Sometimes pregnancy is like a roller coaster – full of ups and downs.
Problem is, I don’t really like rollercoasters. I’ll ride them but not without holding my breath at the top of every climb before plunging down only to crest another hill and do it again. It’s safe to say I ride rollercoasters in a hypoxic state.
Recall about 12 weeks ago when I found out I had some antibodies in my blood. Kell antibodies that affect less than 2 percent of the population. Chris tested negative for the antigen meaning baby Max could not be a carrier, end of story. A happy ending.
At my 20-week ultrasound, the doctor mentioned that I should have my titers checked once a trimester just in case. In case they go up. Even though they shouldn’t go up. Though in medicine, nothing is very certain. There’s a lot of what-ifs.
They took blood on Monday and sure enough today I got a call. My titers went up. More anti-Kell. No, you cannot catch it from me, no, I cannot get rid of it, and lastly, no, running cannot make it worse. The problem is that if baby Max is also positive, then my body’s antibodies will start attacking him.
Attacking is never a good thing. Unless we’re talking out of the saddle up a steep incline with the intent to get your heart rate into zone 5. I love hill attacks. I do not love, however, the idea of attacking my baby. When the body attacks the baby it makes the baby anemic. The anemic baby encounters all sorts of problems.
The nurse said I would need to go in for twice monthly ultrasounds to monitor the baby’s health. Fine. I called the perinatologist. They scheduled me for an appointment – over a month away. I thought that was a little unusual, it sounded a bit more serious than that but…what do I know. I’m not the one with doctor in front of my name…
Though Dr. ELF has a really nice ring to it.
Wait for a month…? That didn’t feel right. So, I called my friend who’s a high risk obstetrician. She confirmed that I should be seen right away. Increasing titer is not normal and there’s a good chance that Chris’ test result was wrong. She got me thinking, I did some researching and realized another call was in order. The perinatologist needed to do some explaining.
I called. They were out to lunch. Tick tock. Then they called back. I asked about Chris’ test results, something about positive for a little K but not the big K. How a positive could be negative? I thought everything was ok? Something about homozygous vs. heterozygous. Genetics. I knew I should have paid better attention in science class.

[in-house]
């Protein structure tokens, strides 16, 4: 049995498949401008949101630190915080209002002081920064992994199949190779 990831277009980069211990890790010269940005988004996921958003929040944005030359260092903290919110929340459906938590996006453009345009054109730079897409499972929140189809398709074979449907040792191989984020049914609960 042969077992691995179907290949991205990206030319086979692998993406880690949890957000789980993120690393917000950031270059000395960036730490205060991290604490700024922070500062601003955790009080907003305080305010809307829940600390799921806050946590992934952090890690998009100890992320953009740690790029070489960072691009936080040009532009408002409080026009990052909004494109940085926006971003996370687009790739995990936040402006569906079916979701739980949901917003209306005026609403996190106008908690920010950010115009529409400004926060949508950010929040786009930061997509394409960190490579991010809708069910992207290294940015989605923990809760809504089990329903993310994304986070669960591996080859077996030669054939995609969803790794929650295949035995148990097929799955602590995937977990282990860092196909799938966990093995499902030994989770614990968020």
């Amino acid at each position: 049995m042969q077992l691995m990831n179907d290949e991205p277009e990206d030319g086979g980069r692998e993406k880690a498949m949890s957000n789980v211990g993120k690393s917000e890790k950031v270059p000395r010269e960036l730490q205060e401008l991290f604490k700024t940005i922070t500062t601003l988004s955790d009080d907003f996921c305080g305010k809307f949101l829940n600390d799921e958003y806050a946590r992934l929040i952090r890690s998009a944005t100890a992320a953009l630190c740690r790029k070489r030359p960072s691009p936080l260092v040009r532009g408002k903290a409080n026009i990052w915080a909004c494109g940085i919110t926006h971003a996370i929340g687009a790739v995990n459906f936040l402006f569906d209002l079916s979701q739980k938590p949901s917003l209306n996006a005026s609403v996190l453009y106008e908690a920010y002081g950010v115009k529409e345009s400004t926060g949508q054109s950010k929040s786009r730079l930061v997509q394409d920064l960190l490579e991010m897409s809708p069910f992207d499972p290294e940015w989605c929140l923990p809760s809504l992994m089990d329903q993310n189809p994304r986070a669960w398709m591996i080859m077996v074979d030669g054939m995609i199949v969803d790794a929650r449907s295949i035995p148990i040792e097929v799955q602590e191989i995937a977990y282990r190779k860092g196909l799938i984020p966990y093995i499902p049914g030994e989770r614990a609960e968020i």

They now told me I needed to be seen at the next available appointment. But – what about a month from now? That’s what the nurse told me this morning. I got angry. What about the fact that if I hadn’t called out of my own curiosity about what the heck is going on – I would have waited that entire month before. I got really angry. What about the doctor who at the last ultrasound told me my husband tested negative and everything would be ok? I got really, really angry. And confirmed to myself why when it comes to medical matters, you need to be an advocate. You need to educate yourself to ask the right questions and keep pressing for answers.
That evening, Chris came home. When I saw him I wanted to cry but knew that over emotional displays of self-pity never make you feel any better. They just make you feel helpless. There’s a lot we don’t know. And a lot we can do if something is wrong. There’s no need to bring tears and excess emotion into it. Let’s focus on what we can do rather than all that is going on that we cannot control.
We talked. We theorized. We sounded like too high school kids trying to pass a genetics test. I summed up my day by saying not only did I get this news but I dropped my decaf coffee in the parking lot of Buy Buy Baby.
Major foul. MAJOR.
Why was I at BuyBuyBaby again? I wanted to buy the bedding. I started decorating Max’s room with monkeys and animals and…damn it looks adorable. Whether he comes out 100 percent healthy or with a lifetime of health problems ahead of him – I will take him as he is. And will surround him with monkeys.
That afternoon I got a box in the mail. It was from a friend. A stuffed giraffe and swaddling blankets. This is the joy of pregnancy. A far away friend sends a gift that brightens my day for the little man that will be arriving in less than 4 months. The other night I was laying on the couch at night and watch my stomach move with little kicks and bumps when I said to Chris:
I can’t wait to meet this kid.
If I could have screamed it to make it any more clear how excited I am, I would have. But I didn’t want to scare the shit out of Boss. Or Chris. There’s something completely inexplicable about the way it feels to know that someone is growing in you, a little person ready to take on the world.
Years from now, Max will read this and tell me that I worry too much. I will agree, and tell him it is something I genetically inherited from my mother, from her mother, from her mother who was a small Italian woman standing at 4 foot 8 inches tall who I only remember in her late 90s in her bedroom saying the rosary while sitting under a picture of the Virgin Mary. You can’t escape genetics – the good, the bad, maybe the little K.
Tomorrow I’m going to have an ultrasound to see what’s going on the little man. And so the rollercoaster heads up toward another hill. I’m pressing on the lap bar. I’m taking a deep breath. I just have to remember to breathe every now and then.